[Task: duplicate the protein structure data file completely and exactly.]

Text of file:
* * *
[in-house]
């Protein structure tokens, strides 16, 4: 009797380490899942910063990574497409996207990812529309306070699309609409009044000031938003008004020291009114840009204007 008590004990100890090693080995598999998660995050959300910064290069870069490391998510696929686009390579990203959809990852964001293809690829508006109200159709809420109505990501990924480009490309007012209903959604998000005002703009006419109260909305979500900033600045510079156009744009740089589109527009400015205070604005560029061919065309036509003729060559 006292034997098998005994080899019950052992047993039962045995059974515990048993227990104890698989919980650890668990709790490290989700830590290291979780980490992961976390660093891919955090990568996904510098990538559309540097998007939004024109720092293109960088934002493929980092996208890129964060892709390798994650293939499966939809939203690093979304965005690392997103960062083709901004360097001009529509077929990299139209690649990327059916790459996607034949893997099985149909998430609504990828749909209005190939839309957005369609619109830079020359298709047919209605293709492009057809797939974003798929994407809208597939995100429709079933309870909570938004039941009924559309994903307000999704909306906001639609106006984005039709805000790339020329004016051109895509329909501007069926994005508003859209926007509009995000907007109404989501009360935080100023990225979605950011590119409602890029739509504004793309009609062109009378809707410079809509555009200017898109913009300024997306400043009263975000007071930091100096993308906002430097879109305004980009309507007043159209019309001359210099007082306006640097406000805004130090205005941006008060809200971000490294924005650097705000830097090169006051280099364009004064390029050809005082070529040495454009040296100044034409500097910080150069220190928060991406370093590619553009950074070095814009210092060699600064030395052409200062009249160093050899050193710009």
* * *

[in-house]
């Protein structure tokens, strides 16, 4: 009797380490899942910063990574497409996207990812529309306070699309609409009044000031938003008004020291009114840009204007 008590004990100890090693080995598999998660995050959300910064290069870069490391998510696929686009390579990203959809990852964001293809690829508006109200159709809420109505990501990924480009490309007012209903959604998000005002703009006419109260909305979500900033600045510079156009744009740089589109527009400015205070604005560029061919065309036509003729060559 006292034997098998005994080899019950052992047993039962045995059974515990048993227990104890698989919980650890668990709790490290989700830590290291979780980490992961976390660093891919955090990568996904510098990538559309540097998007939004024109720092293109960088934002493929980092996208890129964060892709390798994650293939499966939809939203690093979304965005690392997103960062083709901004360097001009529509077929990299139209690649990327059916790459996607034949893997099985149909998430609504990828749909209005190939839309957005369609619109830079020359298709047919209605293709492009057809797939974003798929994407809208597939995100429709079933309870909570938004039941009924559309994903307000999704909306906001639609106006984005039709805000790339020329004016051109895509329909501007069926994005508003859209926007509009995000907007109404989501009360935080100023990225979605950011590119409602890029739509504004793309009609062109009378809707410079809509555009200017898109913009300024997306400043009263975000007071930091100096993308906002430097879109305004980009309507007043159209019309001359210099007082306006640097406000805004130090205005941006008060809200971000490294924005650097705000830097090169006051280099364009004064390029050809005082070529040495454009040296100044034409500097910080150069220190928060991406370093590619553009950074070095814009210092060699600064030395052409200062009249160093050899050193710009």